KHAR: A truck packed with explosives blew up in a crowded market in northwestern Pakistan on Thursday, killing 11 people, as security concerns led officials to temporarily close a supply route to Nato troops in Afghanistan.
The blast in Salarzai town in the Bajur tribal area near the Afghan border also wounded nearly two dozen people, some of them critically, and damaged several vehicles and shops, said Jehangir Azam, a local government administrator.
“There are nine bodies and 20 wounded brought to hospital,” Doctor Khalilur Rehman told AFP.
Two children aged eight and 13 were among the dead and four children aged five to 11 were among the injured, he said.
It’s unclear whether the attack was a suicide bombing, or if the explosives were detonated by remote control, he added. No group has claimed responsibility for the attack.
A shop owner who was injured in the explosion, Sher Mohammed, was sitting in his store when he saw a pickup truck enter the bazaar. Minutes later he heard a loud detonation.
“Something hurt my arm, chest and leg, and I fell down,” said Mohammed. “When I opened my eyes, I found myself on this hospital bed.”
The Pakistani Taliban have a strong presence in Bajaur, but the group’s spokesman, Ehsanullah Ahsan, denied they were behind the bombing. The group often denies involvement in bombings with significant civilian casualties.
The army has carried out several offensives against militants in Bajaur, but they continue to stage attacks.
Thursday’s decision to close one of the two border crossings used by Nato to ship troop supplies into Afghanistan was made based on security concerns, said Bakhtiar Khan, a local government official.
The closure of Torkham crossing in the northwest Khyber tribal area followed an attack in the area on Tuesday in which gunmen opened fire on a convoy carrying Nato troop supplies, killing a driver and wounding two other people.
The crossing could remain closed for several days as officials work with Pakistan’s paramilitary Frontier Corps to come up with an adequate security plan, said Khan.
The other crossing used by Nato convoys, Chaman in southwest Balochistan province, remains open, said customs official Mohammed Tariq.
The flow of trucks over the border since then has been relatively thin because of bureaucratic delays and disputes over compensation.
“We have been told by authorities to wait here as they are building up security after the firing incident,” Amanullah Khan, a Nato truck driver, told AFP in Peshawar.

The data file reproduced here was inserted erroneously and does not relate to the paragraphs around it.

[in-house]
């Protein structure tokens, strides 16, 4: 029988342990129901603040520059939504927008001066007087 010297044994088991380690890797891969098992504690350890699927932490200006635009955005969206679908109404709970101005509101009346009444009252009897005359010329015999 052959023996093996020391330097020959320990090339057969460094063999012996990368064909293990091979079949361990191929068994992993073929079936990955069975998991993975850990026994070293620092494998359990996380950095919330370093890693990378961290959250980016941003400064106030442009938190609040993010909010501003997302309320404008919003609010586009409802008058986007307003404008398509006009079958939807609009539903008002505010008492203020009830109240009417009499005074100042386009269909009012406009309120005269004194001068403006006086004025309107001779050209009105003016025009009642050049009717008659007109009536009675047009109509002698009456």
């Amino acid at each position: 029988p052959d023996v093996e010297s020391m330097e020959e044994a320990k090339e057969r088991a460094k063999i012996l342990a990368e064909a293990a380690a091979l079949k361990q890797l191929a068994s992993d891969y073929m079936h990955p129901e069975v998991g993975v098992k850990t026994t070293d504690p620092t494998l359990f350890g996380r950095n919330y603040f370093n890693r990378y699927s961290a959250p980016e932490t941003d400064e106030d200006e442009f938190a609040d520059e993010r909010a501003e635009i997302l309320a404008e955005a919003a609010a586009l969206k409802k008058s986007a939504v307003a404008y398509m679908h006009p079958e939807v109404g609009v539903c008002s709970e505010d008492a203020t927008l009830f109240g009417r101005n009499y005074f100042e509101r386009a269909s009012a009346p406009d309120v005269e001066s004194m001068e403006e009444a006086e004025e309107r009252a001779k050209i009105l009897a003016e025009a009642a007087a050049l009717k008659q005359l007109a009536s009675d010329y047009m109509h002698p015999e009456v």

So far, the closure has only affected the Torkham crossing.
At the southwestern crossing of Chaman, some 17 trucks were awaiting clearance to enter Afghanistan and 20 other trucks were parked in Quetta, clearing agent Ashraf Khan told AFP.
Pakistan closed its Afghan border to Nato supplies in November in retaliation for US airstrikes that killed 24 Pakistani soldiers. Islamabad finally reopened the route in early July after the US apologised for the deaths.
Before the blockade, around 150 trucks crossed into Afghanistan each day at Torkham — the closest border crossing to Kabul — and officials say the flow will rise to up to 300 a day.
But three weeks after the blockade ended, trucks and containers are still holed up at the Arabian Sea port of Karachi, where Nato goods are unloaded for the overland route.
Workers are waiting for security guarantees and compensation for the last seven months, said Rana Mohammad Aslam, vice president of the All Pakistan Goods Carriers Association.
“Not a single truck has left town so far because of the payment issues with the subcontractors and the government’s failure to devise a plan to provide adequate security to the trucks,” he said.
He told AFP that Tuesday’s killing had “spread more fear among truck owners and their employees.”
An official at the ports and shipping ministry told AFP on the condition of anonymity that not a single container had left the port, pending customs clearance and the payment of damages.